North Carolina has too many discouraged workers. About that fact there can be no doubt.
Under the Bureau of Labor Statistics definition, discouraged workers are those who would otherwise be in the labor force but have gone so long without finding a job that they have stopped looking. According to critics of North Carolina’s July 2013 exit from extended benefits under the unemployment insurance system, virtually all of the state’s subsequent decline in the standard unemployment rate is attributable to previous UI recipients becoming discouraged workers.
More generally, the critics allege that North Carolina’s labor market hasn’t improved much at all over the past three years of Republican governance in Raleigh, which has featured tax relief, regulatory relief, and other conservative reforms.
There is much we don’t know about recent economic trends in North Carolina and the rest of the country. Monthly changes in the two main measurements, the household survey and the employer survey, are uncertain, sometimes contradictory, and frequently revised after the fact.
Based on the preliminary data, however, the critics’ arguments don’t explain the situation very well. North Carolina’s labor force has been shrinking since early 2013, not just since July, and has actually declined at a slower rate since the end of extended benefits. Moreover, as the Manhattan Institute’s Diana Furchtgott-Roth pointed out in a Politco piece last week, the decline in labor-force participation is a regional phenomenon, not one limited to North Carolina, and thus couldn’t have been caused by changes in North Carolina’s UI program.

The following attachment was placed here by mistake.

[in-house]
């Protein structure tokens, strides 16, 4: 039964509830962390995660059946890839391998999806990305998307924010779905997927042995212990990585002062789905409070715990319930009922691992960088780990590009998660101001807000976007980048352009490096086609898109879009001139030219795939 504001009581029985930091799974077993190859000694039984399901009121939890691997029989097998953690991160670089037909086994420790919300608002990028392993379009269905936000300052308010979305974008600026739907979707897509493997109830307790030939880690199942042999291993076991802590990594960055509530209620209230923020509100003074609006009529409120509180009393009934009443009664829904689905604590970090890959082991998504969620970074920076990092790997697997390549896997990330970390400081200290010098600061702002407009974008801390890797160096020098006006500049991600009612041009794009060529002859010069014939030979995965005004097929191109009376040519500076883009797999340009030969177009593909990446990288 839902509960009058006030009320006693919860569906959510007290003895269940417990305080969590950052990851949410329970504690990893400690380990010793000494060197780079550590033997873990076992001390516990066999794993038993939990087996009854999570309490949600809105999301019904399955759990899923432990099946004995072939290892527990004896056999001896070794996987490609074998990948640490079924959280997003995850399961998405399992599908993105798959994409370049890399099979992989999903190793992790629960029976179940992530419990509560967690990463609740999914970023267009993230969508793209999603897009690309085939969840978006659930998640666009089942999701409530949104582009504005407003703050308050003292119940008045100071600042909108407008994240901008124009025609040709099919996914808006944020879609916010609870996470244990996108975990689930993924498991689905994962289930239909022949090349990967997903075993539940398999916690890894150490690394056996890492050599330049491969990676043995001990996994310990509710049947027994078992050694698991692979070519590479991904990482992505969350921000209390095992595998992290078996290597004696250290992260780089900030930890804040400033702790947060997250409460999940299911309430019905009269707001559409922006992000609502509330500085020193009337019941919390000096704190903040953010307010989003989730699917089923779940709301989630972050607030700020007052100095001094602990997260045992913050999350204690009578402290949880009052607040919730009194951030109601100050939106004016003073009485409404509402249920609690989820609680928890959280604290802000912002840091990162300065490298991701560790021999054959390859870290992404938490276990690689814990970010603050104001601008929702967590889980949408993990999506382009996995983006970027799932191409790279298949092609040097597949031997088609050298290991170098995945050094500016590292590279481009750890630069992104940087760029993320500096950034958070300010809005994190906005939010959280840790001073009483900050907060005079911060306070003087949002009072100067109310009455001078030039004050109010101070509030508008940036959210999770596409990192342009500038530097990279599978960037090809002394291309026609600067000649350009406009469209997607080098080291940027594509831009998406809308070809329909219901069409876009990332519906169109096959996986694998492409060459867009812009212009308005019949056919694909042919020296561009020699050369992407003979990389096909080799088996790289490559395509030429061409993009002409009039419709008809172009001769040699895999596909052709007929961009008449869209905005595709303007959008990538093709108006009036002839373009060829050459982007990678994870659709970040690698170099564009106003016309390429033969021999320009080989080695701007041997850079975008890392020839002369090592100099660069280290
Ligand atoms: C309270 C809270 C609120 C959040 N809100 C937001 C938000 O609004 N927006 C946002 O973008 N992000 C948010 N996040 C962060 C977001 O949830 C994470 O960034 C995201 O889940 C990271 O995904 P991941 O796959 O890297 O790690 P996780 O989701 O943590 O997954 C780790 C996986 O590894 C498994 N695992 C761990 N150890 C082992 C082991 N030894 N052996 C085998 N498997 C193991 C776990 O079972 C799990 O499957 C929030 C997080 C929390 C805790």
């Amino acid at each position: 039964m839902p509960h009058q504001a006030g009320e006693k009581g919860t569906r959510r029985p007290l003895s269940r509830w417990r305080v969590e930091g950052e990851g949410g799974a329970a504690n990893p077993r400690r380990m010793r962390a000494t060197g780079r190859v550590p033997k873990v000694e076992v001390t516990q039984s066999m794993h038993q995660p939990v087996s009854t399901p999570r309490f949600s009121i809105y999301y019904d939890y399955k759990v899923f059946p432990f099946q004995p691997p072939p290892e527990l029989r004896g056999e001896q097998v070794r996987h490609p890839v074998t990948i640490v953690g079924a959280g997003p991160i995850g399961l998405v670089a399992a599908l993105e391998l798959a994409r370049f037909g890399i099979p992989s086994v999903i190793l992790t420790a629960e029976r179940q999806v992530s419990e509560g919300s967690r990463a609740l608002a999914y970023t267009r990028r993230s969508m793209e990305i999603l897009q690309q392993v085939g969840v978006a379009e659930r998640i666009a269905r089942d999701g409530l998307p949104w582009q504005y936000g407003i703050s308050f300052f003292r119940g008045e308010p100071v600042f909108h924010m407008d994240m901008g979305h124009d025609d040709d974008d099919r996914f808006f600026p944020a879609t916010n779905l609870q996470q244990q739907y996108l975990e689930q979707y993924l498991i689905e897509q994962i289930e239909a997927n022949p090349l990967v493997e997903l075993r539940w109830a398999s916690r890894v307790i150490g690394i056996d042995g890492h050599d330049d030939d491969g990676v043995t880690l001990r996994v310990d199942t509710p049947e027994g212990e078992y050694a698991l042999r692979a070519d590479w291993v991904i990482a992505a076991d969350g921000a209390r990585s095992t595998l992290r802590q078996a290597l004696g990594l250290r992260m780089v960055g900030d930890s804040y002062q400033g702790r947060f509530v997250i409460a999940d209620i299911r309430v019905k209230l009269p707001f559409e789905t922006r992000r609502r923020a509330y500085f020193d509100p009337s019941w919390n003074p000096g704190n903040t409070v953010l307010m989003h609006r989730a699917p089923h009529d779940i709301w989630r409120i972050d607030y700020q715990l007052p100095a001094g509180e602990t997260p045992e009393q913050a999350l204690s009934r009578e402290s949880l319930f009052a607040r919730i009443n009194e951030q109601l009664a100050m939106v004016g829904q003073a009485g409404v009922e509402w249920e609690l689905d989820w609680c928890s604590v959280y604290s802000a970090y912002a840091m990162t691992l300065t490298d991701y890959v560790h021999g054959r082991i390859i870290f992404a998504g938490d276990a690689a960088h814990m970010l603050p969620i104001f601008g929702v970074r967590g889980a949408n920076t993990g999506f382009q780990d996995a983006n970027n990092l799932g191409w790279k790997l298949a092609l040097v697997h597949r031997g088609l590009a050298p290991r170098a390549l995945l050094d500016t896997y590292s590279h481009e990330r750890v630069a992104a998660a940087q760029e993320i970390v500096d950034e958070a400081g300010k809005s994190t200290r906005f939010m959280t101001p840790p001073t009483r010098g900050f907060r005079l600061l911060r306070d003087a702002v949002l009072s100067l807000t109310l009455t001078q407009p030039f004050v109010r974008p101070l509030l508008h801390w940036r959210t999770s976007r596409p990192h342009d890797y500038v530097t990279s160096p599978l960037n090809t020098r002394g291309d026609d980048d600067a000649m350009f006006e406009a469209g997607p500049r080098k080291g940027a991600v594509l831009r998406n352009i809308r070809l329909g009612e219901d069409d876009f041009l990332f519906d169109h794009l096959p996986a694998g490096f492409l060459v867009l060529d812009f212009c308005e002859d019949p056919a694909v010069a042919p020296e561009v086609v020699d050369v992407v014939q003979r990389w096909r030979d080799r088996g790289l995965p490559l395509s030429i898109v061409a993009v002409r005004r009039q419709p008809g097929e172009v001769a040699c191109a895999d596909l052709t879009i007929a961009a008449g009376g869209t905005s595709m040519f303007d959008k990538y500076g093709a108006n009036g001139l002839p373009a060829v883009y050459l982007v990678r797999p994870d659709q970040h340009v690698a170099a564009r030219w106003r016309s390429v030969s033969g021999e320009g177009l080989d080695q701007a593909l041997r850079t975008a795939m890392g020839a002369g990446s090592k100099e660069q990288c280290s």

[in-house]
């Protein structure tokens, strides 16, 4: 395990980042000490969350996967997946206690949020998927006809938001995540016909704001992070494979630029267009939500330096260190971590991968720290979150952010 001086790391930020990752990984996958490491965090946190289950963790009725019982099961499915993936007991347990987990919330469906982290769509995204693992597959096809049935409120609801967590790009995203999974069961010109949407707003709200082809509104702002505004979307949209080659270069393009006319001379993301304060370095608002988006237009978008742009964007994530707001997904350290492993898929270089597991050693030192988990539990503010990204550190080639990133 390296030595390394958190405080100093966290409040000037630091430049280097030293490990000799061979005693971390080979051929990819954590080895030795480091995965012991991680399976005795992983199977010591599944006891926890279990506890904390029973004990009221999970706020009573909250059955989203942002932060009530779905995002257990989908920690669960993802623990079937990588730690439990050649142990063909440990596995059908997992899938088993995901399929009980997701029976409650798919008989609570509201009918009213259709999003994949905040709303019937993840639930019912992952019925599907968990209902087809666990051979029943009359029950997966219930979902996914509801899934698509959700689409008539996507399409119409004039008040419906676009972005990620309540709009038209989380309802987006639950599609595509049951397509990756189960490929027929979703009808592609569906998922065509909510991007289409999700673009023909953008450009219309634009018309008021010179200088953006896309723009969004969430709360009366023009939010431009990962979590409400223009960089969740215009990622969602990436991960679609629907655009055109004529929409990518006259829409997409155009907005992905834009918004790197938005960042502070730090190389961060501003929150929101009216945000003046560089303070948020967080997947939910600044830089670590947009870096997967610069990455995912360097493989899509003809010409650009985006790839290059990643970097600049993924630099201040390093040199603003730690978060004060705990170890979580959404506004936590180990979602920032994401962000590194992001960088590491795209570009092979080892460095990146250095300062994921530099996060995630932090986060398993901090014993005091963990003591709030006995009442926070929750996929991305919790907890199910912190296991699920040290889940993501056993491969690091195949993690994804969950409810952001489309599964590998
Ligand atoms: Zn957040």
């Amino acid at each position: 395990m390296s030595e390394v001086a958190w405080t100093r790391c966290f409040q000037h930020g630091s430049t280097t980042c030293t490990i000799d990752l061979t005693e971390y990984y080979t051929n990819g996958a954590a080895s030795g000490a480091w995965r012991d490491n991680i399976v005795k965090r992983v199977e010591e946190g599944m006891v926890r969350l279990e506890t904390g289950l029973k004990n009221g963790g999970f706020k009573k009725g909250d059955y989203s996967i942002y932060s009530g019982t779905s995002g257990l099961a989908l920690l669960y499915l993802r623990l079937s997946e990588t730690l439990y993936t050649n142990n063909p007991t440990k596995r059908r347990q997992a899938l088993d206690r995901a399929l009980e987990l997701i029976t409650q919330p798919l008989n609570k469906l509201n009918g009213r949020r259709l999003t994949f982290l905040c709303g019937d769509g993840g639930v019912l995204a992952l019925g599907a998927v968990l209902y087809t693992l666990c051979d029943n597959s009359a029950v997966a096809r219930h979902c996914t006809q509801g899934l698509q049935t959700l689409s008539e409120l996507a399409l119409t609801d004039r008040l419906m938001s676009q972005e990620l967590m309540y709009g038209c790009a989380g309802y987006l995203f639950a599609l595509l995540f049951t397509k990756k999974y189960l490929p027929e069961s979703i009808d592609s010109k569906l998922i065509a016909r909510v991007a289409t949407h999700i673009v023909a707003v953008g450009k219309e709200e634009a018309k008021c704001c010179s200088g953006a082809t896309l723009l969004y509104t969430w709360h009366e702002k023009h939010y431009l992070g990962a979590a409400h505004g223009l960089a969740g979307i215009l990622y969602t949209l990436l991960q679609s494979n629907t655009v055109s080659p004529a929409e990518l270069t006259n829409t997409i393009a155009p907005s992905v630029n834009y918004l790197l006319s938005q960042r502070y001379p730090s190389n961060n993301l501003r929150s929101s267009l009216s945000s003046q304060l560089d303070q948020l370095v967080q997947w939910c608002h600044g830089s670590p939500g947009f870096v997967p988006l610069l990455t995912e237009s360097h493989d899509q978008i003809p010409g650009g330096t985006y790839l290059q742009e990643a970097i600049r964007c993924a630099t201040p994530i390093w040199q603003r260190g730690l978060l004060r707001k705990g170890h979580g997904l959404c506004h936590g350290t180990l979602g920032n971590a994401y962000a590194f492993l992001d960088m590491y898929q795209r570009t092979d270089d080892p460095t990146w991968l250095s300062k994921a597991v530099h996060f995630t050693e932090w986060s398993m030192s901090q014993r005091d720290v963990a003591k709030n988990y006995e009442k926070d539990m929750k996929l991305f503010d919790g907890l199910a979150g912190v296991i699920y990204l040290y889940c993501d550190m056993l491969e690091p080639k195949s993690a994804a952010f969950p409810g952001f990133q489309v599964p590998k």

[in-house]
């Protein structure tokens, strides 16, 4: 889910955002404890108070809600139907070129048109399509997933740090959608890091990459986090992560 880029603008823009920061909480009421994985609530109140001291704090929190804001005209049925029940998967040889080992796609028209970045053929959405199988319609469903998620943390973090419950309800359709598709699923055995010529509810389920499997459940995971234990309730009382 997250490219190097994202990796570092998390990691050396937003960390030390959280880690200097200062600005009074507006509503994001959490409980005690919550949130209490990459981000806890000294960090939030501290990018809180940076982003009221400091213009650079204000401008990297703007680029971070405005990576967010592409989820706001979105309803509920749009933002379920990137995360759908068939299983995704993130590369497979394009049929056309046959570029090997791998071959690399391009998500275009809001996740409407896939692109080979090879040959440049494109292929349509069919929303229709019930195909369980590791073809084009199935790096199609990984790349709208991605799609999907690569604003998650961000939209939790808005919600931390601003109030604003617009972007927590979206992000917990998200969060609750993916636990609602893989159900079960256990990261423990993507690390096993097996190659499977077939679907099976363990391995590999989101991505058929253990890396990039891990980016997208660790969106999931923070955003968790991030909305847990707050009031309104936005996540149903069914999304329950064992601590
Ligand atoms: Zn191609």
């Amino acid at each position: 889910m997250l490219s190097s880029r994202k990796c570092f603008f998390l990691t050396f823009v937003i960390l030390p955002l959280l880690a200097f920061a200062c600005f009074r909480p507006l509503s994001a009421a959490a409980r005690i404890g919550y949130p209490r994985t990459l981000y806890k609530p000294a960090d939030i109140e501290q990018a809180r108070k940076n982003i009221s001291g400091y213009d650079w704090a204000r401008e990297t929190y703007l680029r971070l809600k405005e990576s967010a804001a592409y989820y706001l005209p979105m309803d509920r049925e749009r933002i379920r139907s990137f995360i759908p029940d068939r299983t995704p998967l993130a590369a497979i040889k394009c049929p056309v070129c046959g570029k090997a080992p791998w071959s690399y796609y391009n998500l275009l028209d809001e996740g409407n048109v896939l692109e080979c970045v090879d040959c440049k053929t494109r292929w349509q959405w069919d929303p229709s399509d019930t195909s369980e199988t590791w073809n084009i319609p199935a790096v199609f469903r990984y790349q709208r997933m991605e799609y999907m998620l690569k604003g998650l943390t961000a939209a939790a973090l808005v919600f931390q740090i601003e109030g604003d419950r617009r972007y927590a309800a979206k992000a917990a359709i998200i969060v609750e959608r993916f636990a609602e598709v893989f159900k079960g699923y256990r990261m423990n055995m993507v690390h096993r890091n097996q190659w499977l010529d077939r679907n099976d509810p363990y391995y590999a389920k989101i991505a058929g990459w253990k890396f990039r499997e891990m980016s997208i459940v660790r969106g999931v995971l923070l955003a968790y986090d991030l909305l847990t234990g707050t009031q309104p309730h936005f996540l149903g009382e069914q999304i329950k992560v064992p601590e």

There’s another way, a more direct way, to test the broader thesis that recent conservative policies in North Carolina have been more economically discouraging than economically encouraging. BLS calculates several measures of the labor market that are broader than the standard U-3 rate. The U-4 rate, for example, includes jobless individuals who are continuing to look for work (U-3) plus discouraged workers.
Unlike U-3, the U-4 is not calculated on a monthly basis. Instead, BLS computes rolling annual averages updated every quarter. Still, what data we have can be used to compute a “discouraged worker rate” by subtracting U-3 from U-4.
For the most recent period, October 2012 through September 2013, approximately half a percent of working-aged North Carolinians were discouraged workers. That’s the difference between a U-4 rate of 9.1 percent and a U-3 rate of 8.6 percent. It includes those who dropped out of the workforce both before and after the end of extended benefits. North Carolina’s discouraged-worker rate for 2012-13 precisely matched the national average (a 8.1 percent U-4 minus a 7.6 percent U-3).
Now let’s look at the calculation for October 2010 through September 2011, the period during which Republicans won control of the state legislature and adopted their first bills and state budget. North Carolina’s discouraged-worker rate for 2010-11 was 0.7 percent (a 11.2 U-4 minus a 10.5 U-3), or slightly above the national average of 0.6 percent (9.8 minus 9.2).
There are not big differences, admittedly. But they certainly cannot be used to support the contention that North Carolina has experienced more worker discouragement than other states have. Moreover, if you look at the broadest measure of the labor market, U-6, which includes discouraged workers, other marginally attached workers (those who have gone back to school for retraining, for example), and part-timers who would prefer to work full-time, North Carolina’s rate dropped by 3 percentage points from 2010-11 to 2012-13 while the national average declined 2.1 points.
Is there a distressing number of discouraged workers in North Carolina? You bet. But the problem is national, not local. America’s economic recovery has been languid by historical standards. Job creation has been substandard. North Carolina has done a bit better than the nation as a whole. Make of that what you will — but don’t expect it to become a serviceable grindstone for your partisan ax.
Hood is president of the John Locke Foundation.